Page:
27. 27.
    Nussbaum, M. (1998). Aristotelian social democracy. In G. Brock (Ed.), Necessary goods. Our responsibility to meet others’ needs (pp. 135–156). Lanham: Rowman & Littlefield Publishers, Inc.Google Scholar
  28. 28.
    Nussbaum, M. (2000). Women and human development: The capabilities approach. New York: Cambridge University Press.CrossRefGoogle Scholar
  29. 29.
    Ohlsson, R. (1995). Morals based on needs. New York: University Press of America Inc.Google Scholar
  30. 30.
    Persad, G., Wertheimer, A., & Emanuel, E. J. (2009). Principles for allocation of scarce medical interventions. Lancet, 373, 423–431.PubMedCrossRefGoogle Scholar
  31. 31.
    Schramme, T. (2007). The significance of the concept of disease for justice in health care. Theoretical Medicine and Bioethics, 28, 121–135.PubMedCrossRefGoogle Scholar
  32. 32.
    Swedish Health Care Act. (1982:763), 2 §.Google Scholar
  33. 33.
    Swedish Government Bill Prop. (1996/97:60). Prioritizations within health care (Prioriteringar inom hälso-och sjukvården). Stockholm: Department of Health and Welfare.Google Scholar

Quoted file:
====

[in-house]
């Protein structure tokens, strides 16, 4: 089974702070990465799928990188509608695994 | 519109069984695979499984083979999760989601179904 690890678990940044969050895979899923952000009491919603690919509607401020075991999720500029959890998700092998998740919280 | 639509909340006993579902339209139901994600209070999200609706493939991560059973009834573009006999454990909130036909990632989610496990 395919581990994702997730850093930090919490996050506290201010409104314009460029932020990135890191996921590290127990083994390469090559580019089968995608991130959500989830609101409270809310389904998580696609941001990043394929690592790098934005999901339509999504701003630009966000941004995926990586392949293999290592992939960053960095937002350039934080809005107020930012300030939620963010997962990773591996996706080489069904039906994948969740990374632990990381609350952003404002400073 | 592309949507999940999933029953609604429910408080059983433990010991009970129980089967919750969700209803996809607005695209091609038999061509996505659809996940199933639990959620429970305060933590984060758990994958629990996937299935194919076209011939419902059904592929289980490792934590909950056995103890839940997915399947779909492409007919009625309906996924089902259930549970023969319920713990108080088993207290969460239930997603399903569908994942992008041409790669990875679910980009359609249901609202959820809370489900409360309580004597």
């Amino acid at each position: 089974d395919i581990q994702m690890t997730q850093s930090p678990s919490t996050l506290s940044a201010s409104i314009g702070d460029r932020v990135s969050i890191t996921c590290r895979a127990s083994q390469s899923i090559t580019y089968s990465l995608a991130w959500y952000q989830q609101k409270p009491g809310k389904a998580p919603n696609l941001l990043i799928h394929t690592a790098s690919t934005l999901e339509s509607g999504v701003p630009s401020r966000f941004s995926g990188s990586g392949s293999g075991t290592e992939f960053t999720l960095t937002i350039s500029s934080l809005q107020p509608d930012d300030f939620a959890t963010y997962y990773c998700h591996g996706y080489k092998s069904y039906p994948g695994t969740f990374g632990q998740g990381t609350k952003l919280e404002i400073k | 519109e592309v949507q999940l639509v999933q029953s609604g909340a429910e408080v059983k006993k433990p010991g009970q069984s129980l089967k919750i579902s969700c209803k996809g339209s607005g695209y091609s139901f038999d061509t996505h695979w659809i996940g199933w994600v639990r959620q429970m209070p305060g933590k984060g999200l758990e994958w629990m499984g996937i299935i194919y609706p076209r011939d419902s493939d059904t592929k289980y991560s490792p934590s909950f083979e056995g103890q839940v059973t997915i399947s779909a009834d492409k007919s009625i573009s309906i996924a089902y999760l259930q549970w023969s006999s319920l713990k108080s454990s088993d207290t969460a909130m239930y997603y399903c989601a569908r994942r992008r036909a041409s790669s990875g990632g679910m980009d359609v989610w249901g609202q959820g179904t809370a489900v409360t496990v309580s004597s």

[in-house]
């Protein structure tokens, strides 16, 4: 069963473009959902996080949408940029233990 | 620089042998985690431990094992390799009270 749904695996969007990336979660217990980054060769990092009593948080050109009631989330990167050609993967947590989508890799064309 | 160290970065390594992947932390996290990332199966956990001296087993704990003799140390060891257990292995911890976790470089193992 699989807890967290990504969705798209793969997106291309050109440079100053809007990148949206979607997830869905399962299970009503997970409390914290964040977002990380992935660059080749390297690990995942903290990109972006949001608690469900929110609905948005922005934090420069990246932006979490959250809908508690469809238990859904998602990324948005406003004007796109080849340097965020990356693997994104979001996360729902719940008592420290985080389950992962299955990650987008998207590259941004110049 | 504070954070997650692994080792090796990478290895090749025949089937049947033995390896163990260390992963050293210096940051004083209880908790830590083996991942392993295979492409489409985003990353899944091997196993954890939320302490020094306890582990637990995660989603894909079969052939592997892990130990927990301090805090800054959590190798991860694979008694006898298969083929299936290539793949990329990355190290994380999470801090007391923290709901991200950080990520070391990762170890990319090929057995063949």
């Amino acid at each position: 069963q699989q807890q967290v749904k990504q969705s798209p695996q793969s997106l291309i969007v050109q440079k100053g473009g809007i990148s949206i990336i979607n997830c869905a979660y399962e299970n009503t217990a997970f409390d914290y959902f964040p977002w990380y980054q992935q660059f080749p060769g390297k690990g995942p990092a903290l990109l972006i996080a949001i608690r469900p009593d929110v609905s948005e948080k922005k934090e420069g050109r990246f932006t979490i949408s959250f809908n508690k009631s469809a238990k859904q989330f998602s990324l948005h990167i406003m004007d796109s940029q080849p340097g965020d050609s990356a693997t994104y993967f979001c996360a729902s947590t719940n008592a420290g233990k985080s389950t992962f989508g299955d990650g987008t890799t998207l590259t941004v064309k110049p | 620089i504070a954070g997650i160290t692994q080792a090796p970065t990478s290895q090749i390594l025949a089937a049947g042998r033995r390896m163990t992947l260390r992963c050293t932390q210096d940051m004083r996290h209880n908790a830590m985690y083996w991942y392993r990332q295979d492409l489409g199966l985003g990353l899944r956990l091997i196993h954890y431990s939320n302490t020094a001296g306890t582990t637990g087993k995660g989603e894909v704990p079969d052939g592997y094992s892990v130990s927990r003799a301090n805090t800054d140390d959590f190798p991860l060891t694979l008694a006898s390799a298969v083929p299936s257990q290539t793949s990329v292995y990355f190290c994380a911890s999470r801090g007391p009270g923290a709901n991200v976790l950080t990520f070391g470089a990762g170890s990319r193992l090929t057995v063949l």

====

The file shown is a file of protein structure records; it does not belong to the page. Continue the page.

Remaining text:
34. 34.
    Wakefield, J. C. (1992). The concept of mental disorder. On the boundary between biological facts and social values. American Psychologist, 4, 373–388.CrossRefGoogle Scholar
  35. 35.
    Walzer, M. (1983). Spheres of justice: A defence of pluralism and equality. New York: Basic Books.Google Scholar
  36. 36.
    Wiggins, D. (1985). Claims of need. In D. Wiggins (Ed.), Needs, values, truth (3rd ed., pp. 1–58). New York: Oxford University Press.Google Scholar
  37. 37.
    Wiggins, D. (1998). What is the force of the claim that one needs something? In G. Brock (Ed.), Necessary goods. Our responsibility to meet others’ needs (pp. 33–56). Lanham: Rowman & Littlefield Publishers, Inc.Google Scholar
  38. 38.
    Williams, B. (1962). The idea of equality. In P. Laslett & W. G. Runciman (Eds.), Philosophy, politics, and society (pp. 110–131). Oxford: Basil Blackwell.Google Scholar

Copyright information

© Springer Science+Business Media New York 2013

Authors and Affiliations

  1. 1.LIME, Stockholm Centre for Healthcare EthicsKarolinska InstitutetStockholmSweden

Personalised recommendations